The New York Subway: A Century of Progress in Motion - 1904-2004
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The Centennial

In 2004, the New York Subway reaches its 100th anniversary. Since it first opened in 1904, New York’s subway – the second oldest subway in the nation – has been the fastest and most popular mode of personal transportation in the city. Today it is the largest 24-hour operating subway system in the world, with 468 stations, 656 track miles and a fleet of more than 5,700 passenger cars. Its more than 26,000 employees help move 4.2-million riders daily around and through the Bronx, Manhattan, Queens, and Brooklyn, and to railroad terminals that connect the city to the suburbs of New York State, New Jersey, and Connecticut.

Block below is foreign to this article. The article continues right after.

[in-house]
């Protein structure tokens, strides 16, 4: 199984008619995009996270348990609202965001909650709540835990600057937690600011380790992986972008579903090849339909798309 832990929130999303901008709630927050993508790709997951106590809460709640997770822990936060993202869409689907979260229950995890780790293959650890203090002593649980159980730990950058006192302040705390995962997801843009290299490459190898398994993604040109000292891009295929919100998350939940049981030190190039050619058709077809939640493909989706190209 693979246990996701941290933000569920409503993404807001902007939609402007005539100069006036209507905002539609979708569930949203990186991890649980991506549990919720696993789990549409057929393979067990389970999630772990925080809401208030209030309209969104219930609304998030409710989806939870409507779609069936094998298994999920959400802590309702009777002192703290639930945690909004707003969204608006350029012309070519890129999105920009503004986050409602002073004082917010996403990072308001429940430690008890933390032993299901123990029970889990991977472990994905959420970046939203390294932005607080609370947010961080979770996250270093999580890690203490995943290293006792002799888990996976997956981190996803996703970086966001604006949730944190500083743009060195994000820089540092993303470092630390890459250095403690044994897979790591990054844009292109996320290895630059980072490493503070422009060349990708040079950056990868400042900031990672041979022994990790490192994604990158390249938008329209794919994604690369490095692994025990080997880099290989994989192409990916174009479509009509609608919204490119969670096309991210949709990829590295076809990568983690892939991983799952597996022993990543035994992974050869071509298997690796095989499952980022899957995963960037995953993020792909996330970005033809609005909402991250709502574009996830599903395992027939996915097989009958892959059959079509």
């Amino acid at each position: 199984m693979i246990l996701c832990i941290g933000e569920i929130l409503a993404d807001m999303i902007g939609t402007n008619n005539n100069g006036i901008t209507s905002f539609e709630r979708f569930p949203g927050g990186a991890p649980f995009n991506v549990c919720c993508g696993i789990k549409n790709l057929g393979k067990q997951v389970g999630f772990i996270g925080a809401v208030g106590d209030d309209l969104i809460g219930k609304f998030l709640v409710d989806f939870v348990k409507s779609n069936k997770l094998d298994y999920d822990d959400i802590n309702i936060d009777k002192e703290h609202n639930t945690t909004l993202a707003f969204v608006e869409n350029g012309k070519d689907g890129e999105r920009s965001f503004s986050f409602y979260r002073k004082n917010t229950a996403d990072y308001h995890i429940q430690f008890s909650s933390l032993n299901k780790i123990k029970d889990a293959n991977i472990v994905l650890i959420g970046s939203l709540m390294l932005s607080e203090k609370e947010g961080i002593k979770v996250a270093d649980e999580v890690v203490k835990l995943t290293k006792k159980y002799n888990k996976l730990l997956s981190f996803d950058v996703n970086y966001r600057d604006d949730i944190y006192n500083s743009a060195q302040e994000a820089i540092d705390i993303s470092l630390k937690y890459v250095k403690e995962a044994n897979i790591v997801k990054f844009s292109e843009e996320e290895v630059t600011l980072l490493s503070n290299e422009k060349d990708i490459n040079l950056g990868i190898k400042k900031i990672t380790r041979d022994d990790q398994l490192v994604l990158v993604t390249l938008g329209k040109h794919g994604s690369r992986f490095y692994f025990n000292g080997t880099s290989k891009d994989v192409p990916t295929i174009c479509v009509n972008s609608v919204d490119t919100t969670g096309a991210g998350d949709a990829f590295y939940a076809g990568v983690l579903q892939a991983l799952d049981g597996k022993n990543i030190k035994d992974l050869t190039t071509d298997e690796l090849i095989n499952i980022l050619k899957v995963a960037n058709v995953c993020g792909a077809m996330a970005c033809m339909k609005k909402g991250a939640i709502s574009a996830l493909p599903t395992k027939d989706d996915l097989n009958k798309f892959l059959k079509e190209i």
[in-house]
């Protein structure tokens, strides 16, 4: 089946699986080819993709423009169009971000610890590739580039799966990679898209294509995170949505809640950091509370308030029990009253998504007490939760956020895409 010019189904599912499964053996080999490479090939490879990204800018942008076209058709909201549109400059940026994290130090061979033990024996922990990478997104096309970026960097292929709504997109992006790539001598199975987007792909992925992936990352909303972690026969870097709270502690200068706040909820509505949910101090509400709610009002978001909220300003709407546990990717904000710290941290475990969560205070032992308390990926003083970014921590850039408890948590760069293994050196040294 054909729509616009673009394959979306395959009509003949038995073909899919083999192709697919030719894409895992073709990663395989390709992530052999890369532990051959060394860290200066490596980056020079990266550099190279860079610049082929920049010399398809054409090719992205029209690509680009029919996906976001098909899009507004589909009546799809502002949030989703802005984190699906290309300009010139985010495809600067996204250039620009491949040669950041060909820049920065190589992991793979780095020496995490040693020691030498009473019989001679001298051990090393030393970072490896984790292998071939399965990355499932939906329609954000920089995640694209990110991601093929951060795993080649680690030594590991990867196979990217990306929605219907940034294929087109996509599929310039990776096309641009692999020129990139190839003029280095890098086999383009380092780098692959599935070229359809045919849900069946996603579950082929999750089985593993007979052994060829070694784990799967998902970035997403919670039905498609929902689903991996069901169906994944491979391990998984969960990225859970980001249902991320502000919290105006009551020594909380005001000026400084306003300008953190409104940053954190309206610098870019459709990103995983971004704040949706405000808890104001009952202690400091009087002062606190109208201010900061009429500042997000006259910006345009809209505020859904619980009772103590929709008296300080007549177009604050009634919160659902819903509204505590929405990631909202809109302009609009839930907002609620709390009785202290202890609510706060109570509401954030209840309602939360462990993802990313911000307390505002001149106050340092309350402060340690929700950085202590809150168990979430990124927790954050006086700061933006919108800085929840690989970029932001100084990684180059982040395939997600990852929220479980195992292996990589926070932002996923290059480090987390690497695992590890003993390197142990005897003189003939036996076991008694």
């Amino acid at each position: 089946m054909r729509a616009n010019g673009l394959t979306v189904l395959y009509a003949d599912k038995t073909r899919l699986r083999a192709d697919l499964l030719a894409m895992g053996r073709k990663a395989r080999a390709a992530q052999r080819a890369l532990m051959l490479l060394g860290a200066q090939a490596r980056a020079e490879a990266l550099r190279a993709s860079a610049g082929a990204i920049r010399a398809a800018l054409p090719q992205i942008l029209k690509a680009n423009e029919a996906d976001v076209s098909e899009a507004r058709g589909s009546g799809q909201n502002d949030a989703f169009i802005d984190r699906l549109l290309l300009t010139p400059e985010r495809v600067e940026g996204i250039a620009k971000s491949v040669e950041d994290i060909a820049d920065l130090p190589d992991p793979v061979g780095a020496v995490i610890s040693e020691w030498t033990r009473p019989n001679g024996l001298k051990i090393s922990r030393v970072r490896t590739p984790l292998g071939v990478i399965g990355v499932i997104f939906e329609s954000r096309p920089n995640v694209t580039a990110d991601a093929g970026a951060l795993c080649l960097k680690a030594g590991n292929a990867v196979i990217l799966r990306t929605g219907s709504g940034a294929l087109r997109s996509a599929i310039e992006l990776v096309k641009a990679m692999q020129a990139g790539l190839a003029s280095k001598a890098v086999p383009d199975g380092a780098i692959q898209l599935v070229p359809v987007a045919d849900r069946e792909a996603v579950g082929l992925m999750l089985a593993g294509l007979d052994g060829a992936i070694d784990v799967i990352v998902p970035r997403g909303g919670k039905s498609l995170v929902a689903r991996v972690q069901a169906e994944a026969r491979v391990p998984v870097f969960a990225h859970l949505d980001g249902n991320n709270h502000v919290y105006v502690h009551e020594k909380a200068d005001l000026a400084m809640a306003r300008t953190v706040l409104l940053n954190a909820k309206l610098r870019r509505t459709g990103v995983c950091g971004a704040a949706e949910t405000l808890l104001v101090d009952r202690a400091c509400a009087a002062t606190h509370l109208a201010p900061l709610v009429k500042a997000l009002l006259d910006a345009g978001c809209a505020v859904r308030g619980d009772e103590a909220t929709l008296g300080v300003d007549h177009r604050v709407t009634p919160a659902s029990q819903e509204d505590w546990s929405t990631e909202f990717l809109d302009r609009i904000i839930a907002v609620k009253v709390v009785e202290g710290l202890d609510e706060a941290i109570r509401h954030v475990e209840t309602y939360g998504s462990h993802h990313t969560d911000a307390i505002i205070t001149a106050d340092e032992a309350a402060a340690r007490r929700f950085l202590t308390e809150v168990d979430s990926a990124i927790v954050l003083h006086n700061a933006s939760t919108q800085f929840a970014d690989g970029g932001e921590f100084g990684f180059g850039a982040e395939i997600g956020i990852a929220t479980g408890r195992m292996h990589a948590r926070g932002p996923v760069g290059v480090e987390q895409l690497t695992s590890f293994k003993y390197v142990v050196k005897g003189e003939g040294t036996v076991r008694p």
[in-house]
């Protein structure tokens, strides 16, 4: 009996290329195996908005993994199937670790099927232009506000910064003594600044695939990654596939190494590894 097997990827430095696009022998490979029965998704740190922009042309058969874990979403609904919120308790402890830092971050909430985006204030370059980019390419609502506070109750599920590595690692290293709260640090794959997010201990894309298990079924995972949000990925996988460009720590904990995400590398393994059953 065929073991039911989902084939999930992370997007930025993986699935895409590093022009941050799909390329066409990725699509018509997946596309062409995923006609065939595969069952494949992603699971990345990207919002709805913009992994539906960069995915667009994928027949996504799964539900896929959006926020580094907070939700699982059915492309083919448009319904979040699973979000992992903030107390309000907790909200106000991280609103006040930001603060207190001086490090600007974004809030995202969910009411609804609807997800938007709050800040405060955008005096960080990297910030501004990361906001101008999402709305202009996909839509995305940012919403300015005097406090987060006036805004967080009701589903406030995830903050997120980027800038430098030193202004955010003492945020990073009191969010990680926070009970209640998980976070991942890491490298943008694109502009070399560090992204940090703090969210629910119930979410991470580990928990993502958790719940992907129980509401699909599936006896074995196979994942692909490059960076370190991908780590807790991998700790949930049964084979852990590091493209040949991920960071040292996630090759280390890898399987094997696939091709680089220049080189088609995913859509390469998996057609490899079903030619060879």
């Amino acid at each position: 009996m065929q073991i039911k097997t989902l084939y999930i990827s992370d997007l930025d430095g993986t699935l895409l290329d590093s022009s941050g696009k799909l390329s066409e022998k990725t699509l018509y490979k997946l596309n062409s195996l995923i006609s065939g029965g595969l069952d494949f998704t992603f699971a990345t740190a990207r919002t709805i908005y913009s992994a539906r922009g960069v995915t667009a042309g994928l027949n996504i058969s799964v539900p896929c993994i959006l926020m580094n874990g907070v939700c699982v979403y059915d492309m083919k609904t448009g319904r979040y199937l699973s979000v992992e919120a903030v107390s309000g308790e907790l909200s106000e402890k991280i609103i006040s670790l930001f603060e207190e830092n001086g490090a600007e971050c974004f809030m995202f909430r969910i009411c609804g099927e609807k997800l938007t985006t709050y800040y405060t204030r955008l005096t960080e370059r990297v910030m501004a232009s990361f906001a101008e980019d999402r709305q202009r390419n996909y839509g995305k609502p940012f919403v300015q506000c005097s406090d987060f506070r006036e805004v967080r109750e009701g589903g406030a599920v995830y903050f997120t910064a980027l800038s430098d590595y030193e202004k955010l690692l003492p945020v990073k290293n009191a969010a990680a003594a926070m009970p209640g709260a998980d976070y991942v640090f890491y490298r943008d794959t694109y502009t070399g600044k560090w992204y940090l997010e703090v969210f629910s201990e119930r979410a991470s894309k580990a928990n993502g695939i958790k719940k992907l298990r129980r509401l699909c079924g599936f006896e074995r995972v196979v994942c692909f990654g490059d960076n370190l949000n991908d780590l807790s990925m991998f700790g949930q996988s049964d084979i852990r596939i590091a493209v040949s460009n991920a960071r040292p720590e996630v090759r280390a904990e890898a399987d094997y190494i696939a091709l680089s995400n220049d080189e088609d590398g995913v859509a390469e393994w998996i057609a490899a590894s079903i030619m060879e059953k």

Such an active, vast, and historic system provides countless starting points for the exploration of a great many disciplines. The subway not only offers rich lessons about city, state and national history, but also demonstrates the real-world application of physics and math principles at work every day in powerful, although often unappreciated, ways. Observation of any aspect of the subway -- which is in perpetual motion as it carries people from all walks of life -- can lead to inspiration for original art work, film, poetry or literature.

This site encourages learners to actively learn some of the many lessons the subway has to offer -- through observation, exploration and inspiration.

New York Transit Museum photo depicting the "cut and cover" approach used to construct the subways.
Construction on the IRT subway, 42nd Street between Madison and Vanderbilt Avenue, May 15, 1902.

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New York Transit Museum Centennial Subway Student Activity Depot